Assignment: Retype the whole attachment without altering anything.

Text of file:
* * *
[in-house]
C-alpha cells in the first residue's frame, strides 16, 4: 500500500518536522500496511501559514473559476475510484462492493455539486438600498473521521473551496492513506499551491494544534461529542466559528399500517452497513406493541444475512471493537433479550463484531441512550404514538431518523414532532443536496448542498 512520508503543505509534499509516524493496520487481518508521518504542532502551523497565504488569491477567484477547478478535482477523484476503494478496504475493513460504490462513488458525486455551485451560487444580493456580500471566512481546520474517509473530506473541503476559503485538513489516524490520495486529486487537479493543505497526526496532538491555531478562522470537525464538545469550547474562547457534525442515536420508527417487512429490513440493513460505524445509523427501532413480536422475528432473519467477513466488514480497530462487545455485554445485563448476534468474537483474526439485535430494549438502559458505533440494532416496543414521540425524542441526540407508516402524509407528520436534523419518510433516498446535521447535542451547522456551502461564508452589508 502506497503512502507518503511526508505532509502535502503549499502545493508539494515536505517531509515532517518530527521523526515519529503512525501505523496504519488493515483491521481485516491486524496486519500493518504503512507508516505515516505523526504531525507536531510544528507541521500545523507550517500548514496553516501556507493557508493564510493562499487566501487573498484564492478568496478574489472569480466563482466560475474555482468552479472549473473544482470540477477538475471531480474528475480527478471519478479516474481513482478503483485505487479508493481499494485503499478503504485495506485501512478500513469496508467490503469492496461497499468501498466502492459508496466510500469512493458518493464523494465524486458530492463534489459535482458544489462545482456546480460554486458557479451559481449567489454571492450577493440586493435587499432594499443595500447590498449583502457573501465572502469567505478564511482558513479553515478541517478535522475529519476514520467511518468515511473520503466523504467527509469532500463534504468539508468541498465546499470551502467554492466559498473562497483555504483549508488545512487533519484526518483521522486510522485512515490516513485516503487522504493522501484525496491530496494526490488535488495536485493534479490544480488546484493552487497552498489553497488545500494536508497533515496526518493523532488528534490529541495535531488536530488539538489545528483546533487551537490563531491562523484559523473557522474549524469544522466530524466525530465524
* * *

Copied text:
[in-house]
C-alpha cells in the first residue's frame, strides 16, 4: 500500500518536522500496511501559514473559476475510484462492493455539486438600498473521521473551496492513506499551491494544534461529542466559528399500517452497513406493541444475512471493537433479550463484531441512550404514538431518523414532532443536496448542498 512520508503543505509534499509516524493496520487481518508521518504542532502551523497565504488569491477567484477547478478535482477523484476503494478496504475493513460504490462513488458525486455551485451560487444580493456580500471566512481546520474517509473530506473541503476559503485538513489516524490520495486529486487537479493543505497526526496532538491555531478562522470537525464538545469550547474562547457534525442515536420508527417487512429490513440493513460505524445509523427501532413480536422475528432473519467477513466488514480497530462487545455485554445485563448476534468474537483474526439485535430494549438502559458505533440494532416496543414521540425524542441526540407508516402524509407528520436534523419518510433516498446535521447535542451547522456551502461564508452589508 502506497503512502507518503511526508505532509502535502503549499502545493508539494515536505517531509515532517518530527521523526515519529503512525501505523496504519488493515483491521481485516491486524496486519500493518504503512507508516505515516505523526504531525507536531510544528507541521500545523507550517500548514496553516501556507493557508493564510493562499487566501487573498484564492478568496478574489472569480466563482466560475474555482468552479472549473473544482470540477477538475471531480474528475480527478471519478479516474481513482478503483485505487479508493481499494485503499478503504485495506485501512478500513469496508467490503469492496461497499468501498466502492459508496466510500469512493458518493464523494465524486458530492463534489459535482458544489462545482456546480460554486458557479451559481449567489454571492450577493440586493435587499432594499443595500447590498449583502457573501465572502469567505478564511482558513479553515478541517478535522475529519476514520467511518468515511473520503466523504467527509469532500463534504468539508468541498465546499470551502467554492466559498473562497483555504483549508488545512487533519484526518483521522486510522485512515490516513485516503487522504493522501484525496491530496494526490488535488495536485493534479490544480488546484493552487497552498489553497488545500494536508497533515496526518493523532488528534490529541495535531488536530488539538489545528483546533487551537490563531491562523484559523473557522474549524469544522466530524466525530465524